Relationship breakdown - the real costJuly 7, 2010 in Medicine & Health / Psychology & Psychiatry
Separation leaves men feeling isolated and women experiencing greater levels of poverty, according to a leading researcher at The University of Queensland (UQ).
An extensive, study looking at the immediate and long-term financial and social impacts of a break-up, has shown that women end up relatively worse off in terms of income four years after separation, while men are financial stable but experience an increase in loneliness.
“Separation has an enormous impact on both men and women,” said Professor David de Vaus, Executive Dean of UQ's Faculty of Social and Behavioural Sciences and co-author of the study.
“Although women suffer persisting financial loss after separation, their mental health recovers much better than men's,” he said.
The study - Relationship breakdown and social exclusion: A longitudinal analysis - looks at a sample of around 14,000 people and their situation two years before a separation and up to four years after.
Co-authored by researchers from The University of Queensland, the Australian Institute of Family Studies and the Australian National University, this study identified that 57% of separated women experienced a loss in income the year immediately following separation.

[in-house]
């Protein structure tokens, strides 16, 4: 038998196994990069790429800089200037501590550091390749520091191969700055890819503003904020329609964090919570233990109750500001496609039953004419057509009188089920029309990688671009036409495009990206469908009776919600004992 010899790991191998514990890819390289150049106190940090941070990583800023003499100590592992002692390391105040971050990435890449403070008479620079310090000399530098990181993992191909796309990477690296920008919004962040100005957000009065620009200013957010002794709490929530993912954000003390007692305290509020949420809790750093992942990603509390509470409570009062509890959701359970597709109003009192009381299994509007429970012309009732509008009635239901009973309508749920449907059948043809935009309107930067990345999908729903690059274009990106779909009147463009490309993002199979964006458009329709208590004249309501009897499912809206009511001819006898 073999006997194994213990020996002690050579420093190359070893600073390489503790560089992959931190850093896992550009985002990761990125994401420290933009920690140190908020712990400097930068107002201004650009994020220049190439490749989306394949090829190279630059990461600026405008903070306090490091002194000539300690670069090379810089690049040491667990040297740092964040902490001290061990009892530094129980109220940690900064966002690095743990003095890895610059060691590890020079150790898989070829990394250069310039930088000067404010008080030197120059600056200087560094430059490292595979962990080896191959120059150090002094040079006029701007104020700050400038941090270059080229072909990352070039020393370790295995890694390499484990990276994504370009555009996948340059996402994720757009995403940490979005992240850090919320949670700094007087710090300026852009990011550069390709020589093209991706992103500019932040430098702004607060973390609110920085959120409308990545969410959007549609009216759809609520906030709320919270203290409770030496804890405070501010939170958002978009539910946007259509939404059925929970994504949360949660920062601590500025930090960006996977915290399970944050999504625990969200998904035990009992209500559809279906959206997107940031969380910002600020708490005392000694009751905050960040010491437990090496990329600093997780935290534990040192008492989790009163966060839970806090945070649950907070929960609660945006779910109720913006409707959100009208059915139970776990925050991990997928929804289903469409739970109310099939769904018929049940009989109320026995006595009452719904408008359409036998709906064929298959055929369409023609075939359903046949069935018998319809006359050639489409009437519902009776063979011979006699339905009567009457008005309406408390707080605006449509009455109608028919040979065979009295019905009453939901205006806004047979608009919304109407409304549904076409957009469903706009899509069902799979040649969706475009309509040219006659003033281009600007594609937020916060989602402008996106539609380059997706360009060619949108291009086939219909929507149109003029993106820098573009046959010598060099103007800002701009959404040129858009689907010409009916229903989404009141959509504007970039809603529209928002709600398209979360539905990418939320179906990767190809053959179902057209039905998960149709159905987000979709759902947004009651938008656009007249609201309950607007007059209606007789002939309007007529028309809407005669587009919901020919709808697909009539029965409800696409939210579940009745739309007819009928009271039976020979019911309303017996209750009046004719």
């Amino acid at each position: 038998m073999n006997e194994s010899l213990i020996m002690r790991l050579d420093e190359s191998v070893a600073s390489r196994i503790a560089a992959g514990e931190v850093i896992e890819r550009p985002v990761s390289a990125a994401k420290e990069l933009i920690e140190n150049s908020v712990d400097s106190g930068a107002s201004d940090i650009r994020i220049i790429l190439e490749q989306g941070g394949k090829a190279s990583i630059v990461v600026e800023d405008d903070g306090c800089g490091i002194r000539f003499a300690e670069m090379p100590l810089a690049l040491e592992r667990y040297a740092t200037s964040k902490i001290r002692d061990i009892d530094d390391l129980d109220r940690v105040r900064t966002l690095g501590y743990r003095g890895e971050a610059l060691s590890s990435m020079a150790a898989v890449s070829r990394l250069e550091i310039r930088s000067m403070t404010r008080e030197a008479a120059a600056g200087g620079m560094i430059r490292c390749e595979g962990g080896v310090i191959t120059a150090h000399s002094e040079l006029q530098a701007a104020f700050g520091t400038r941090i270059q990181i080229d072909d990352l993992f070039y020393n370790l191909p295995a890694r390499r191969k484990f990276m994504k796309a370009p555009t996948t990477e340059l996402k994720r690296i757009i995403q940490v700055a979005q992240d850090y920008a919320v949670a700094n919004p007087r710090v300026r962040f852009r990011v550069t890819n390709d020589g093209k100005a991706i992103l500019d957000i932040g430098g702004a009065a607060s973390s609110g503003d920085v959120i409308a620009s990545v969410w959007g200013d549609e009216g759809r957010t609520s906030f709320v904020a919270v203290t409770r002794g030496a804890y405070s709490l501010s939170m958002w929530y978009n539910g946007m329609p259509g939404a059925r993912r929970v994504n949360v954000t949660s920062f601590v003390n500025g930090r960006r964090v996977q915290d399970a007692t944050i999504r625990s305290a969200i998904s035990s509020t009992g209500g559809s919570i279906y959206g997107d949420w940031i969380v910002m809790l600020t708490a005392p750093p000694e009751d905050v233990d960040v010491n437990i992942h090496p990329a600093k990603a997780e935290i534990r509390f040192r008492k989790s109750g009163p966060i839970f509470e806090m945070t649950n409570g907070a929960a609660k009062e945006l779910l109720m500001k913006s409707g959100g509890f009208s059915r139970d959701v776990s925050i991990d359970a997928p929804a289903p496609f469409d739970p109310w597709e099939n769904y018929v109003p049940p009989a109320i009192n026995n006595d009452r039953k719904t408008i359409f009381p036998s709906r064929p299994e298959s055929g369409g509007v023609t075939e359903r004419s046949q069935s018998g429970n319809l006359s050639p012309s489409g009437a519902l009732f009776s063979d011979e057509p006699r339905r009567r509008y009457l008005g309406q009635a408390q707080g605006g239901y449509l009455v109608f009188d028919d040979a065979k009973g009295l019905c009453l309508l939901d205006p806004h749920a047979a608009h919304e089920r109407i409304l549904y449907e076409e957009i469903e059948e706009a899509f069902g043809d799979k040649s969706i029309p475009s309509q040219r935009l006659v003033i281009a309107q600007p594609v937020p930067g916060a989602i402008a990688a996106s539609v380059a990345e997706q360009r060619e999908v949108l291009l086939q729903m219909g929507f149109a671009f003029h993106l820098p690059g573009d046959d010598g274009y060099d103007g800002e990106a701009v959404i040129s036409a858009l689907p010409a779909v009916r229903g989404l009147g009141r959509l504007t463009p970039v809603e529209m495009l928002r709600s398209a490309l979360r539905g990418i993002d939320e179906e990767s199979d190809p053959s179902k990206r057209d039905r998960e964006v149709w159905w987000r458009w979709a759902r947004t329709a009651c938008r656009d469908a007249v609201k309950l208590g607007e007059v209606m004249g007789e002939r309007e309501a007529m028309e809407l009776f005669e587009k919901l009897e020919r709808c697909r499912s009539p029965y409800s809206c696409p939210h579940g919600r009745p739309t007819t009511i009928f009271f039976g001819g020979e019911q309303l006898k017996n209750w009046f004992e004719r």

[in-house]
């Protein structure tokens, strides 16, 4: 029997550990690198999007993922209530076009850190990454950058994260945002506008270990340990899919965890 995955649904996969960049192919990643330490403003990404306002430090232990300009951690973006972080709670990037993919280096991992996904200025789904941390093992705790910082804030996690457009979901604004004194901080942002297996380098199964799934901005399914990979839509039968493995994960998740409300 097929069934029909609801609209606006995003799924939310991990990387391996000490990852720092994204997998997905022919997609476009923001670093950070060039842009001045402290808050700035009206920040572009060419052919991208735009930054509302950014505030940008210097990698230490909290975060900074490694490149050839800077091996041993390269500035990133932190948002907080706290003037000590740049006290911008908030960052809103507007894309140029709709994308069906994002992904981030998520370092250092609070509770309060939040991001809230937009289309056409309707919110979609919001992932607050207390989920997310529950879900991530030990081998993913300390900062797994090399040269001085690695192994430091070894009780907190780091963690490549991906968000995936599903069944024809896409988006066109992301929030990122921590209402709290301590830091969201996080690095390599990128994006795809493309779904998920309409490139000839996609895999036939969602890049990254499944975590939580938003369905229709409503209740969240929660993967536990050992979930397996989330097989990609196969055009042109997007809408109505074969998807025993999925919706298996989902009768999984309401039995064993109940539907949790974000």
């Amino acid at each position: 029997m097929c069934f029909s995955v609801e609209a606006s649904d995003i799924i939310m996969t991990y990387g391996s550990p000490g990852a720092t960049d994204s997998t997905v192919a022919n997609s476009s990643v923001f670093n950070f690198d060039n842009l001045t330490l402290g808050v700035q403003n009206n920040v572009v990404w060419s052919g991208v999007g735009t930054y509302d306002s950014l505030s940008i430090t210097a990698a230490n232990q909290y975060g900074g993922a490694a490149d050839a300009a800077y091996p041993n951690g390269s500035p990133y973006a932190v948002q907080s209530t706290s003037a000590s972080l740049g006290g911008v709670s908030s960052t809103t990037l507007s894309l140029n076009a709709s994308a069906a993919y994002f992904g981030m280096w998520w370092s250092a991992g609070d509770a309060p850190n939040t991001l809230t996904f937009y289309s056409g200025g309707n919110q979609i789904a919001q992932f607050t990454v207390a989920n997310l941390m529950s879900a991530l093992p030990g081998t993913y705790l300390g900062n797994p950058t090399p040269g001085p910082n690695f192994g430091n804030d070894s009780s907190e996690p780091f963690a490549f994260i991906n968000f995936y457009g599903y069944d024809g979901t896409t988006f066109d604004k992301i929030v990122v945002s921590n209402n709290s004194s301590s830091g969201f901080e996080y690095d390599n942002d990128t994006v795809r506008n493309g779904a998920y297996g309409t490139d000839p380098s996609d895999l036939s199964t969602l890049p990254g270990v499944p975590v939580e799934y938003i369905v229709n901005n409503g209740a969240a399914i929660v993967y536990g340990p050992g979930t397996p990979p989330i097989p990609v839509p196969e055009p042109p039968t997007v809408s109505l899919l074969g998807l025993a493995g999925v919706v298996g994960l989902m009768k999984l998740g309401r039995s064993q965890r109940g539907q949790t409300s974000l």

“Divorce has a short-term and medium-term effect and, financially, women take a long-term hit,” said Professor de Vaus.
Although women experience damage financially the study found that there was a noticeable increase in their social support network, where as men suffered emotionally, with a sharp drop in life satisfaction.
In the year following separation, 48% of men who were still single continued to feel very lonely compared to 39% of women who remained single.
However, four years after separation men were almost as happy as they had been in the final year of their marriage.
The study also found that separation is more probable among couples who are not doing so well to start with.
Professor de Vaus has presented these findings at the 2010 Australian Institute of Families Studies conference being held in Melbourne this week.
The research paper is co-written by Matthew Gray, Lixia Qu and David Stanton.
Provided by University of Queensland
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